Other songs, like Jack-In-The-Green, Cup Of Wonder and the ecstatically wiggy Velvet Green were a triumph of great ensemble play. Aside from their leader’s multi-instrumental flourishes and Barre’s expressive guitar, the bubbling organ lines of John Evan and new boy David Palmer were crucial to the sound and texture of Songs From The Wood. Barre singles out Palmer, who had been an on-off fixture with Tull before becoming a full member on Songs From The Wood, as a particular influence. “David made a huge impact in terms of arranging,” Barre says today. “He was almost a group leader, both in a social sense and musically. He really brought his talents to the table. He was the catalyst that brought everybody together and kept us all amused.”

The lyrical impetus for Songs From The Wood came after Steeleye Span manager Jo Lustig gave Anderson a book on British folklore. “It was filled with references to all kinds of old stories – elves, goblins, monsters and so on,” says Anderson. “So it served as a kick-start for delving into that world of folklorish creatures and pre-history that put me in the mood to write those songs.”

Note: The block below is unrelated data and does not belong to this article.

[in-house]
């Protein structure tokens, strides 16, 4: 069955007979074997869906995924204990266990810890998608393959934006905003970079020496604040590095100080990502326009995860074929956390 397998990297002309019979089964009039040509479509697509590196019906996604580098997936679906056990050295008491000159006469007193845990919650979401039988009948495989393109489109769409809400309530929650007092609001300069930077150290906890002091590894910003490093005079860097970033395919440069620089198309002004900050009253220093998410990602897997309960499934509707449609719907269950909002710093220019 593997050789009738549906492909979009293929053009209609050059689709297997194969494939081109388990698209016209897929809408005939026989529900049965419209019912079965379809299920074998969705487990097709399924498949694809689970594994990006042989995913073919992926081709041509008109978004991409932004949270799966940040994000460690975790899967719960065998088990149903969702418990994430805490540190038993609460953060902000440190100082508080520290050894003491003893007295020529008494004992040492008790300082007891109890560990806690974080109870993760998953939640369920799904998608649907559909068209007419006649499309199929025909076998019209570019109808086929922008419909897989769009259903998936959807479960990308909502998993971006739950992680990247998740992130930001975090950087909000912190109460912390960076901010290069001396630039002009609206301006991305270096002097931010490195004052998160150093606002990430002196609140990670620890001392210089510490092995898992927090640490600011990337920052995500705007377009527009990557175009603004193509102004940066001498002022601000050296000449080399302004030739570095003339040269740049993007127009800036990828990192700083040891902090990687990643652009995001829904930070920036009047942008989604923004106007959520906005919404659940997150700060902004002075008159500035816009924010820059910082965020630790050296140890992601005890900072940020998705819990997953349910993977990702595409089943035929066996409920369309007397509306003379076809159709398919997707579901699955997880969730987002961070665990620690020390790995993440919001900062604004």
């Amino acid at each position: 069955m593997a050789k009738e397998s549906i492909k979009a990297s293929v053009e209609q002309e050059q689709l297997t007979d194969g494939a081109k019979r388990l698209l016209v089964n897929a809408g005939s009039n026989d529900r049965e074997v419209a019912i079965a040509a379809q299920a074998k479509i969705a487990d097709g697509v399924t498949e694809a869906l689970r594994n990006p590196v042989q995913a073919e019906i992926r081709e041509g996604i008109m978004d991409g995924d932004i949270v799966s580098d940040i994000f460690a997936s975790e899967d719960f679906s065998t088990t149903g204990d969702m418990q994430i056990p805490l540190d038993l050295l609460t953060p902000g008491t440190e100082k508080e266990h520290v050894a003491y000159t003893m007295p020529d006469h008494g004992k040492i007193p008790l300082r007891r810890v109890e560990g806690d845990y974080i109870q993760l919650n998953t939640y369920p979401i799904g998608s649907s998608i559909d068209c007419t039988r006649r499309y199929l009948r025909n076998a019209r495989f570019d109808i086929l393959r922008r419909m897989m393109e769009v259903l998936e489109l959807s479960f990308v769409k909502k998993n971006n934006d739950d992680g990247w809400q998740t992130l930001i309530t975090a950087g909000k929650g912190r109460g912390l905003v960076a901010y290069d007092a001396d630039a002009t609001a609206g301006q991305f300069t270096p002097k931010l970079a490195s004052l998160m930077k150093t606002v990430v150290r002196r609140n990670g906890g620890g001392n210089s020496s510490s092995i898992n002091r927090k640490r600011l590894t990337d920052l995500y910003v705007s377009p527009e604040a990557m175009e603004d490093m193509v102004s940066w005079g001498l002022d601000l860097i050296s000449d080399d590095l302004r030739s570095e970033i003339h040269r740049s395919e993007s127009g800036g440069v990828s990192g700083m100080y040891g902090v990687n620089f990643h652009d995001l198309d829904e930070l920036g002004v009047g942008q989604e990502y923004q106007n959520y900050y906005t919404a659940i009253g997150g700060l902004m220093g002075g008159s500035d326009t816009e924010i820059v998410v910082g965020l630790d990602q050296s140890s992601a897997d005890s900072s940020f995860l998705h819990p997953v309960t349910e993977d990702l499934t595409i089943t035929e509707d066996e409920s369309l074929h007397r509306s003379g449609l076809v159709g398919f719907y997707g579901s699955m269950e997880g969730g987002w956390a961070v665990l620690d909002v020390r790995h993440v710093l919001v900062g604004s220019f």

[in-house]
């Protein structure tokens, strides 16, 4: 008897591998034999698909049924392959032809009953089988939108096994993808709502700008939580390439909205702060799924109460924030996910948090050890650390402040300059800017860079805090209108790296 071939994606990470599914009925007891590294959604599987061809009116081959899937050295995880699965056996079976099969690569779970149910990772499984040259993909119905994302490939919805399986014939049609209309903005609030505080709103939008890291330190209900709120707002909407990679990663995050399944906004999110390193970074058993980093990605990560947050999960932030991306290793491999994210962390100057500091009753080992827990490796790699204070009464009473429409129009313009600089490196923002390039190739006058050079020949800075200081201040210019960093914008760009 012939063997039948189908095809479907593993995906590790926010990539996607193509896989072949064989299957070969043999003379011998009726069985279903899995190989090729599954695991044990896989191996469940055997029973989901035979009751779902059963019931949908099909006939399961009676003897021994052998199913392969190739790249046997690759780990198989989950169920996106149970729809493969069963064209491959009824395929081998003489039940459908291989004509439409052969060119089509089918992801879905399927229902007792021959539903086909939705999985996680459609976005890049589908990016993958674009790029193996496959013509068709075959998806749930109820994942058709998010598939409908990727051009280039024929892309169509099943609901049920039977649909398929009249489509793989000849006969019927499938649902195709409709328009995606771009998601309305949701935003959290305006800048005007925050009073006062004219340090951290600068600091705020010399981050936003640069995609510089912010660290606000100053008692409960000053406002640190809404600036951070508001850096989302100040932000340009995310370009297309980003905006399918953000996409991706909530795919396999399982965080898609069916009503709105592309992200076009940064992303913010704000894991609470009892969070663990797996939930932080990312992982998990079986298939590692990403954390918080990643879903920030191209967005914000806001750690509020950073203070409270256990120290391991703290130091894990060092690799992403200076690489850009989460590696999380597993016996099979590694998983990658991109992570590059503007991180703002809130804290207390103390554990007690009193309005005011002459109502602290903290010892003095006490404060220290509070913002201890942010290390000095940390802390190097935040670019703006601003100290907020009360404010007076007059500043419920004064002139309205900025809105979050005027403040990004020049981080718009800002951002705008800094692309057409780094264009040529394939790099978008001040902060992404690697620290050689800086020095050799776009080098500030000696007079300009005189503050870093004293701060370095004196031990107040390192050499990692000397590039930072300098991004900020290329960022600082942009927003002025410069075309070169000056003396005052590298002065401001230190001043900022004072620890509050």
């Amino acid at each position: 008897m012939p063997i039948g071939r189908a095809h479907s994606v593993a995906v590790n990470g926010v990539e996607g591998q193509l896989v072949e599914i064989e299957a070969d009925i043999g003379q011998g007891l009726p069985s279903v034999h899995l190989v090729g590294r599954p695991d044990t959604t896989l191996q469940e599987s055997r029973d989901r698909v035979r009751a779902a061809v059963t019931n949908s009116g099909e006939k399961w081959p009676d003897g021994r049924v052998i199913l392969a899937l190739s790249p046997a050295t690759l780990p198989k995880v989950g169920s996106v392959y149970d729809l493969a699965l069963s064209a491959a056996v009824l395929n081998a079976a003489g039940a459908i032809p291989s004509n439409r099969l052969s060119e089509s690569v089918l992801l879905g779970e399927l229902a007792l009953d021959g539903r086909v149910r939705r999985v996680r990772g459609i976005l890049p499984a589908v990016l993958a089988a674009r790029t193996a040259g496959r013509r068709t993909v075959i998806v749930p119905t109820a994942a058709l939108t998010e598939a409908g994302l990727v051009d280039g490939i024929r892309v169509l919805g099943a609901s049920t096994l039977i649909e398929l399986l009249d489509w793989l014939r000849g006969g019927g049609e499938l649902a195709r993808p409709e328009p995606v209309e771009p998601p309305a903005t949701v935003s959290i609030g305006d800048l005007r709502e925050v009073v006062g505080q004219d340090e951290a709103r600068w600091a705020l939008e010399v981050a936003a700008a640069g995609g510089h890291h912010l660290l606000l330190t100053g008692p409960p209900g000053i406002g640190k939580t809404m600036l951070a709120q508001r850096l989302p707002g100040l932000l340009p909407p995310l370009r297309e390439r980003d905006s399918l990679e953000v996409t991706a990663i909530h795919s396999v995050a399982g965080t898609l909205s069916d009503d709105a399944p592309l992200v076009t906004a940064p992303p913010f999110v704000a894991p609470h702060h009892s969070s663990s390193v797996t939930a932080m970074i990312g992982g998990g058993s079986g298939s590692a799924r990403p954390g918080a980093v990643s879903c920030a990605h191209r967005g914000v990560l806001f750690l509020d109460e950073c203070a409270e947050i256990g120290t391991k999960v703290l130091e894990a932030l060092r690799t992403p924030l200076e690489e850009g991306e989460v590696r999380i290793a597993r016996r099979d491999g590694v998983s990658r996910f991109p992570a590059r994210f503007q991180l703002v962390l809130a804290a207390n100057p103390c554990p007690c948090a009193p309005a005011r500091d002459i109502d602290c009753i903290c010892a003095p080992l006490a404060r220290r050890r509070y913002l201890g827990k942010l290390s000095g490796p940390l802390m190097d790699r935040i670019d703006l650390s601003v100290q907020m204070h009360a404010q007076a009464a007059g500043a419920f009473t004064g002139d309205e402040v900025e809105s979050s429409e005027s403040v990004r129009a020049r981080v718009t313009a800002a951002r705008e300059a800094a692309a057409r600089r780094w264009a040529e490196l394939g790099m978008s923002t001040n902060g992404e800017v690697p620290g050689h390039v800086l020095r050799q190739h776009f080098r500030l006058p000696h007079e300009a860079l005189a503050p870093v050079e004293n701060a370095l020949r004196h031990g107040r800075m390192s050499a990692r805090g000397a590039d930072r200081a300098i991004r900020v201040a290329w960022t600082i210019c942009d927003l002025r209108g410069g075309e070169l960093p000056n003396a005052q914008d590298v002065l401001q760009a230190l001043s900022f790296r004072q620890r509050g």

Not that Songs From The Wood was a fabulist foray into a world of pixies and superstition. Jack-In-The-Green, for example, was driven by Anderson’s concern about the effects of industrialisation.

“Some of the folky things I wrote a long time ago are forward-thinking songs about climate change, from a time when scientists were pontificating on the likelihood of another Ice Age,” says Anderson. “The idea of climate change isn’t something that conveniently happened ten years ago. So those are things in song that could be construed as me writing about quaint things in the past, but they’re often relating to today, and even trying to point into the future. I like to think my songs are about something other than me and how I feel today. Alanis Morissette I am not.”